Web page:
The iMessage platform’s opportunity lies in the second type of extensions available to developers: iMessage apps.
Like sticker packs, iMessage apps are installed and managed from the iMessage App Store, they live in the Messages app drawer, and they support compact and expanded mode. They can be standalone apps or extensions within a containing iOS app.
Unlike basic sticker packs, however, iMessage apps have to be programmed. They’re actual apps that can present a user interface with their own view controller. iMessage apps can:
- Offer more control to developers who want to build an interactive sticker browser;
- Insert text and media files in the input field;
- Display their custom UI;
- Access iOS frameworks;
- Create, send, and update interactive messages.
With iMessage apps, developers can bring their apps’ interfaces, data, and experience into Messages.
Because of this, there are no limitations for what an iMessage app should look like. Anything developers can put in a view controller (bearing in mind compact mode and memory constraints) can be an iMessage app. Coming up with a miniaturized app that makes sense in Messages, though, will be just as hard as envisioning Watch apps that are suitable for the wrist.
There are some differences to consider for compact and expanded mode. In compact, apps cannot access the system keyboard and they can’t support gestures (horizontal swipes are used to navigate between apps and sticker packs). Only taps and vertical scrolling are available in compact mode.
In expanded mode, both the system keyboard and gestures are supported. Developers can ask users to type information in the expanded layout, they can enable deeper gesture controls, and, generally speaking, they have more freedom in what they present to the user. When running in expanded mode, an iMessage extension that has a container app features an icon in the top left to launch the full app.
The other peculiarity of iMessage apps is that they can create interactive messages with special message bubbles. These bubbles are based on a template with some strict limitations. There’s only one layout apps can use. An interactive message can display an image, audio, or video file as the main content; the app’s icon is always shown in the top left; at the bottom, developers can set textual properties for the bubble’s caption bar including title, subtitle, captions, and subcaptions (the caption bar is optional).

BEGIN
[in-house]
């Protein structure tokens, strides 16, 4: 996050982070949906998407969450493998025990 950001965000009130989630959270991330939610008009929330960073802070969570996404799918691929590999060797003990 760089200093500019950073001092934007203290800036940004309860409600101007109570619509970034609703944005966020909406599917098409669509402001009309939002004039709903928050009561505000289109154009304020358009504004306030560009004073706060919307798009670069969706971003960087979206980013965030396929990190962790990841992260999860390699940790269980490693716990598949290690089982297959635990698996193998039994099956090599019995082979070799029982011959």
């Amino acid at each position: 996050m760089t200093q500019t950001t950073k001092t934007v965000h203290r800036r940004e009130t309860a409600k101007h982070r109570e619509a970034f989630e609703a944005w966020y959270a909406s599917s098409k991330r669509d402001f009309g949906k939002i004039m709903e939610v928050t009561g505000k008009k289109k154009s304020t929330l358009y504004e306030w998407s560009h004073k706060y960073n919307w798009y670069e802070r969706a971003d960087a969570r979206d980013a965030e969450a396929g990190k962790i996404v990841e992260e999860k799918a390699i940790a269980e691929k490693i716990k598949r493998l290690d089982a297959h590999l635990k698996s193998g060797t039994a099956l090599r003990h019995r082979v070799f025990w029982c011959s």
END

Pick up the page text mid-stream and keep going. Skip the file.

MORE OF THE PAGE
iMessage apps can’t alter the standard layout of an interactive message, nor can they inject buttons around it. Any user interaction must be initiated from the bubble itself. iMessage apps can’t send interactive messages on the user’s behalf: they can only prepare an interactive message and place it in the input field.
GIFwrapped’s iMessage app inserts GIFs into the input field. (View full size)
Castro’s message bubble (View full size)
Do With Me prepares message bubbles that open shared todo lists. (View full size)
xoxo lets you play tic-tac-toe with message bubbles. (View full size)
Cipher encrypts your messages in a custom message bubble. (View full size)
When an interactive message bubble is tapped, an iMessage app can bring up a custom interface to let participants view more information on the shared item or continue a task. Keep in mind, though, that if you tap on an interactive message to open it in full-screen when you don’t have the iMessage app to view it on your device, you’ll be taken to the iMessage App Store to install it.
The best way to understand what iMessage apps can do is to try some. Since June, I was able to test over 20 iMessage apps from third-party developers, and I have a general idea of what we should expect throughout the year.
Supertop’s podcast client, Castro, will soon let you share your favorite episodes with an iMessage app. Castro loads a list of episodes you’ve recently listened to; tap one, and it’ll turn into a rich bubble embedding artwork and episode title.
The best part: you can tap the bubble to open show notes in full-screen (and even follow webpage links inside Messages) and add an episode to your Castro queue. It’s a great way to share podcast episodes in iMessage conversations and save them with a couple of taps.